Nintendo's Wii U - Failure To Launch
The Wii U has been launched with some lackluster sales, especially when compared to, well, anything else. The “tablet” gimmick is obvious with the controller with a screen on it. It looks like a Leapster pad. Nintendo was obviously hoping to prey off the “every 9 year old wants an iPad nowadays” mentality, and I can’t really blame them, but at the same time, it was an incredibly juvenile and erroneous move. Why is that? Let’s see…
First and foremost, they continue to lag behind in power for a modern console, and to clarify, I’ve never been one to really care for how “powerful” a console is, but for Nintendo, the “casual gaming” demographic isn’t the one they should be pandering to, but I’ll get to that later. The Wii U is a fairly underpowered console – sure it can make Mario and pals look kind of nifty, but in the end, it’s a small leap from the Wii in terms of power, and in a market where Sony consoles can replicate vaginas and Microsoft consoles will beat off your eyes and clean up after it, Nintendo really needed to step up their game, not necessarily for the players, but for the developers, who are having trouble creating/porting their games to the Wii U because of either the lack of processing power, or the convoluted programming environment.
Secondly, Nintendo’s reliance on gimmicks is getting a bit old. The 3DS is cool, I’ll be honest, but 99.9% of the time, I guarantee you that you have that 3D slider set to OFF. There are some great games for it, as Nintendo has always excelled in the handheld market, but the Wii U’s tablet controller is, quite frankly, pants-on-head stupid. As mentioned above, it’s an obvious attempt at quickly cashing in on the “tablet craze,” which is this thing where people thing that these slabs of glass with touch screens are so amazing and cool with all of their “apps,” when in reality, they should have just built a proper desktop PC, but then again, these are the people who are okay with impulse buying a $600 tablet, so I can’t shed much of a tear for them.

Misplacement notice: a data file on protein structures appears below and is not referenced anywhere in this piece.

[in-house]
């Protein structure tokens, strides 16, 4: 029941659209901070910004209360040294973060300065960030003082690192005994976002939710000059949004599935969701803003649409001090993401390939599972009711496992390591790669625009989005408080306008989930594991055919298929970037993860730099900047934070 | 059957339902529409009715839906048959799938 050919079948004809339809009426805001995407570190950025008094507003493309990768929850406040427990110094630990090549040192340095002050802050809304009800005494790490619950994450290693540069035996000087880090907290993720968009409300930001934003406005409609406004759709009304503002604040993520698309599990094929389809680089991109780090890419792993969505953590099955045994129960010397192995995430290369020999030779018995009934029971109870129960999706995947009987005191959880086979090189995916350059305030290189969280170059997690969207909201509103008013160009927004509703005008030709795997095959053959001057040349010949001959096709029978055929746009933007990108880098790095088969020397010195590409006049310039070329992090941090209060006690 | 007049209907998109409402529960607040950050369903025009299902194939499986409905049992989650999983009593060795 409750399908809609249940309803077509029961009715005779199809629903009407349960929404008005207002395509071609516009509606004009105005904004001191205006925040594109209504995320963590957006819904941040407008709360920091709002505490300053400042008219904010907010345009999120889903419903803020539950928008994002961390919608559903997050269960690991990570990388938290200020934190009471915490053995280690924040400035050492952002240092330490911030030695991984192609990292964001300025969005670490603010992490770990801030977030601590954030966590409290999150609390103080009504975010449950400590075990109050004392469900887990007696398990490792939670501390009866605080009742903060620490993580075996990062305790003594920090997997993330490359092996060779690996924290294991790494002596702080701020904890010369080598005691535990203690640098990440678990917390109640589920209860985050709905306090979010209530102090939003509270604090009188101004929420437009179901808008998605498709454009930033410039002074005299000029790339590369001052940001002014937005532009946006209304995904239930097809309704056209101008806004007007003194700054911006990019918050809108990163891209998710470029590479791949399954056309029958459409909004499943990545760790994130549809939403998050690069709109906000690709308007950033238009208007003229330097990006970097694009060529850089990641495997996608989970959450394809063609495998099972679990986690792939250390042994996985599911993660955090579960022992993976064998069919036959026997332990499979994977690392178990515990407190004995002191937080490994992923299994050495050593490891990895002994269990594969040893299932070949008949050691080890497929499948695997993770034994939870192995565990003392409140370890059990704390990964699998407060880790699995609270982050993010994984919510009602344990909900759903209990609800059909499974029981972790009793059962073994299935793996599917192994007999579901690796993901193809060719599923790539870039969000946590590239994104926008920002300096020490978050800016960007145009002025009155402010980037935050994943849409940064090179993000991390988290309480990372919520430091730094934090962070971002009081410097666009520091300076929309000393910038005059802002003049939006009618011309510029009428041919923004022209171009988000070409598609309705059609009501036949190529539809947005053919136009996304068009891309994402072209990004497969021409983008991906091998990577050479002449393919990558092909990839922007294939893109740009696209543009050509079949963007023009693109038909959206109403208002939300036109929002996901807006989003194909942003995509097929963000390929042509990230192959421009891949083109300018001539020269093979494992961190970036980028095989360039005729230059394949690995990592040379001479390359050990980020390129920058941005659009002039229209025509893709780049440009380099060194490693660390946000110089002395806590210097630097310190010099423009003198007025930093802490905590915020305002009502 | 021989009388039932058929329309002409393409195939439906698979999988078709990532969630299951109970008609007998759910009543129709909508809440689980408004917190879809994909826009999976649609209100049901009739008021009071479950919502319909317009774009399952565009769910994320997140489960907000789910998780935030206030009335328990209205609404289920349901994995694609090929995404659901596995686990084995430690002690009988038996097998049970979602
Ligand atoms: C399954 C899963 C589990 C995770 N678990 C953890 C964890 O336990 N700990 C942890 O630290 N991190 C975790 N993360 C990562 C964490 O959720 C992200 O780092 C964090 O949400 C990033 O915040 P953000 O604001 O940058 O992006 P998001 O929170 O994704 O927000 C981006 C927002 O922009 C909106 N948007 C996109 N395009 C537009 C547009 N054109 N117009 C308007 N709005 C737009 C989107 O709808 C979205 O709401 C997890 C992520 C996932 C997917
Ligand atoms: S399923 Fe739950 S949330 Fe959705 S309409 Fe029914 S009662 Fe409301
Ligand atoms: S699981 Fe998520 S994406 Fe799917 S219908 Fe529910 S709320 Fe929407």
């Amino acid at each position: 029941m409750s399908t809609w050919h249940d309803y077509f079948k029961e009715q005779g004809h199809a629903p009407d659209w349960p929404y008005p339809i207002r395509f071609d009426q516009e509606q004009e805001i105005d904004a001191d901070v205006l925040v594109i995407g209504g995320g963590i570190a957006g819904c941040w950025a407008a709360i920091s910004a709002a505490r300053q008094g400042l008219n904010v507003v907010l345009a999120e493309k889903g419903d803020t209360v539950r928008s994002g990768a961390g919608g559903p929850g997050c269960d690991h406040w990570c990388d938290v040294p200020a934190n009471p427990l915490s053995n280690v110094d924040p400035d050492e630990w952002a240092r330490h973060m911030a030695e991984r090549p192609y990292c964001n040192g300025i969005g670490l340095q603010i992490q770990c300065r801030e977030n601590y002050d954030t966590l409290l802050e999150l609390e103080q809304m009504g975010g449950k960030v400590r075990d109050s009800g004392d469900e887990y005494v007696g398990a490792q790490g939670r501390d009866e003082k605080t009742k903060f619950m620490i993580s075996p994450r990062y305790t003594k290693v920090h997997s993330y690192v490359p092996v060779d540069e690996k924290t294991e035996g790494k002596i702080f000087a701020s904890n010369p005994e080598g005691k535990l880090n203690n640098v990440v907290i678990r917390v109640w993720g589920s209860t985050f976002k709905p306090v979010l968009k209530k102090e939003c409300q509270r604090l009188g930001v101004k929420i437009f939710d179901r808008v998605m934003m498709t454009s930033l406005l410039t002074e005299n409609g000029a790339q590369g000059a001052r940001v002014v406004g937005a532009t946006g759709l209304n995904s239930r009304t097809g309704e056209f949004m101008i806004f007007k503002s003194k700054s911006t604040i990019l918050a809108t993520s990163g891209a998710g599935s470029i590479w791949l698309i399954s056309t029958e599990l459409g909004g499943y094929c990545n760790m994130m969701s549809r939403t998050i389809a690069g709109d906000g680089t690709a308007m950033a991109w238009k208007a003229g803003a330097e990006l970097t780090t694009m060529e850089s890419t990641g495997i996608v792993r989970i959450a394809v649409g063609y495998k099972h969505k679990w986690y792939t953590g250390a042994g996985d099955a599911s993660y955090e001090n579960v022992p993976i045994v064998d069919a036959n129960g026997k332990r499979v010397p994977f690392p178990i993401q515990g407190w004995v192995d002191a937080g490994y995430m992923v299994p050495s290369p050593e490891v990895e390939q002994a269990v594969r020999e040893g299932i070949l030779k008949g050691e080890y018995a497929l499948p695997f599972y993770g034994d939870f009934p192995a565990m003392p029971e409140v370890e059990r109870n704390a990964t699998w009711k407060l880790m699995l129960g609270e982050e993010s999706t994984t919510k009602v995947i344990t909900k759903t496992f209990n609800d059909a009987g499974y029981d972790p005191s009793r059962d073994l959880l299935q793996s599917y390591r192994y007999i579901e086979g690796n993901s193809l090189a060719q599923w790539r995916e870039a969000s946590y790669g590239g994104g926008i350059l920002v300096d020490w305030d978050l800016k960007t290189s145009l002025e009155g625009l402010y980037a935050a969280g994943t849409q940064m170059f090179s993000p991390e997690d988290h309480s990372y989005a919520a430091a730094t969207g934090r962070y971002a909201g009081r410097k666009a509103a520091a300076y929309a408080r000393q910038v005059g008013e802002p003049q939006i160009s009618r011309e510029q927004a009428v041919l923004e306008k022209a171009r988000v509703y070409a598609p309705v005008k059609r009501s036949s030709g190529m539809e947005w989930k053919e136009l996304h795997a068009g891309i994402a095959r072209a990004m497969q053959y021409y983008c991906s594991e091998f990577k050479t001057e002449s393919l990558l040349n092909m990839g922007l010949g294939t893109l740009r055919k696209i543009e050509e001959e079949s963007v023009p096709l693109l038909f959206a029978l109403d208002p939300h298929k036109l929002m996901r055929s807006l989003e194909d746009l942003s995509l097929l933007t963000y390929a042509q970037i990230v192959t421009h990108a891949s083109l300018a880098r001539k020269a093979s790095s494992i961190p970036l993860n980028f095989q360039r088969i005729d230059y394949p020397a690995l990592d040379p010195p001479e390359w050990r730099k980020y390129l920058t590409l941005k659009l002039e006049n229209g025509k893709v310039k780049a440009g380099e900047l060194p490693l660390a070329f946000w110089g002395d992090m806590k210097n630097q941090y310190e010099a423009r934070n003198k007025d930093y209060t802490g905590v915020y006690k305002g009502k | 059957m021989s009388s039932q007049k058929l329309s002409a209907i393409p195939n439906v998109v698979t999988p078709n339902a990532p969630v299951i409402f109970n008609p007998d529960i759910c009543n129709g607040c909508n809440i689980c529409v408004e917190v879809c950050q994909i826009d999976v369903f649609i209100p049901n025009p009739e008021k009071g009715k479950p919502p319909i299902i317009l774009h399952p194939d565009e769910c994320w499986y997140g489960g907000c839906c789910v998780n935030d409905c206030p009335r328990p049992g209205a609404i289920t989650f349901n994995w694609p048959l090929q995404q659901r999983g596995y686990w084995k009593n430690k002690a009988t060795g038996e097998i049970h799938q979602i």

Their worst misstep has been something of an issue since the Gamecube and Wii – the first party games aren’t good enough quality to get Nintendo’s hardcore fans interested. The “New Super Mario Bros.” series is tired and repetitive – each iteration being the same exact thing than the last, with a few minor tweaks and some new worlds. Skyward Sword was relatively fun, but the whole thing with the Wiimote got tiring after a while, and at the end of the day, it was a generic and repetitive Zelda title. Mario Kart Wii was monotonous, and again, another big ball of the SAME SHIT AS BEFORE. Now, they’ve got an HD remake of Wind Waker coming to Wii U. Why Wind Waker you ask? Who the knows, because if they wanted to guarantee I’d be buying a Wii U, they could have remade “A Link to The Past,” and I’d have mailed them a signed, blank, check. What about all of the other fantastic IP’s that Nintendo has access to that could draw in their REAL market? Star Tropics, Donkey Kong/Country, Excitebike, Ice Climber, F-Zero (YES!), Mario Kart, Star Fox, Kirby, Metroid, and so on and so forth. ALL of those games done properly with innovation and new stories to be told, could have completely rejuvenated Nintendo and brought them back to the forefront of the gaming world, but instead they make shitty ports and reboots of the aforementioned for their handheld systems and completely ignore their home consoles, all while filling shelves with overpriced shovelware that’ll end up in bargain bins anyway.
I can appreciate Nintendo’s efforts, but at the same time, I’d like to kindly damn them and their children for being so short sighted about their own product(s), and the ignorance of their own intellectual property – much in the vein of SquareEnix, but that’s an entirely different post (hell, it’ll probably be a novel.)
If Nintendo doesn’t do something fast to boost sales, they’re going to take a huge loss with the Wii U, and if Sony and Microsoft go through with the ever-spreading rumors of absurd DRM for both companies, I can see another video game crash on the horizon, just like ’83.
The idea of playing with the TV off is a great one, but the rest of the gimmicks feel forced and unnecessary.
The HDMI is nice, but it's still late to the party, and you'll be hard pressed to find anything that looks truly "next gen" on the Wii U.